14. In the post this morning was a letter from the Court. They enclosed a copy of Abbey's request for Stay and advised that "All Parties must attend" tomorrow (29th Aug) as Judge Kaye will consider the application at that time. So that answered my earlier question. I like the sound of Judge Kaye . Several people recommended the train instead of the car, and that's what I shall do. Thanks for the overview of the timing too. Very important to attend (even if the Alliance and Leicester think they can get away with it). I notice that once again, the Abbey did not manage to comply with court instructions. They got their CMI sheet back to the court on Friday, which is certainly not "at least seven days before the hearing". I've looked over their application for stay, and it sounds quie straightforward and, dare I say it, convincing. In contrast I am beginning to feel that the Request to Remove Stay that we are using is... a bit over the top! It seems to be going into a little too much depth on relatively obscure points and might bore the Judge to read it. Obviously, I am going to use it, as I certainly couldn't do anything better... but I was wondering if this has proved itself yet. Have there been successful "Stay Avoided" cases using this wording?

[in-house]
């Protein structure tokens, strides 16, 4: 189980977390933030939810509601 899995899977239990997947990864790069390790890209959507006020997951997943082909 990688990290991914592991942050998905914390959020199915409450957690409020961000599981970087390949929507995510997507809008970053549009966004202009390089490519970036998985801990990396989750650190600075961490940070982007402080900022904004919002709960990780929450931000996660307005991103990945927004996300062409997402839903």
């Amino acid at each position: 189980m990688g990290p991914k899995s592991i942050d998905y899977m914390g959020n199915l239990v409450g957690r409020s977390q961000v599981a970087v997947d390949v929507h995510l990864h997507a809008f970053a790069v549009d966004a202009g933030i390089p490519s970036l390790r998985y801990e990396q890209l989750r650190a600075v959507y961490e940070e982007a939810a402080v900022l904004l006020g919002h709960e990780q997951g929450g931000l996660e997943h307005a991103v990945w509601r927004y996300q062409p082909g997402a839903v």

15. I like your thinking Prouty. I got something in the post to say that Abbey have already sent in the forms and the cheques to pay for the Stay applications on th 16 Abbey claims that are due for Case Management Conference on 29th August (Leeds Mercantile Court). I wonder if that means they will assume it has been granted and not bother coming to the conference. Perhaps the Judge will make up his own mind on the day - perhaps waiting to hear any objections from us, the claimants. At the last Case Management Conference at Leeds Mercantile Court, almost everyone got their claim settled by cheque outside the court. Sadly the Alliance & Leicester never turned up, so their cases continue... so not having a Lawyer there won't be enough to win at this kind of preliminary stage.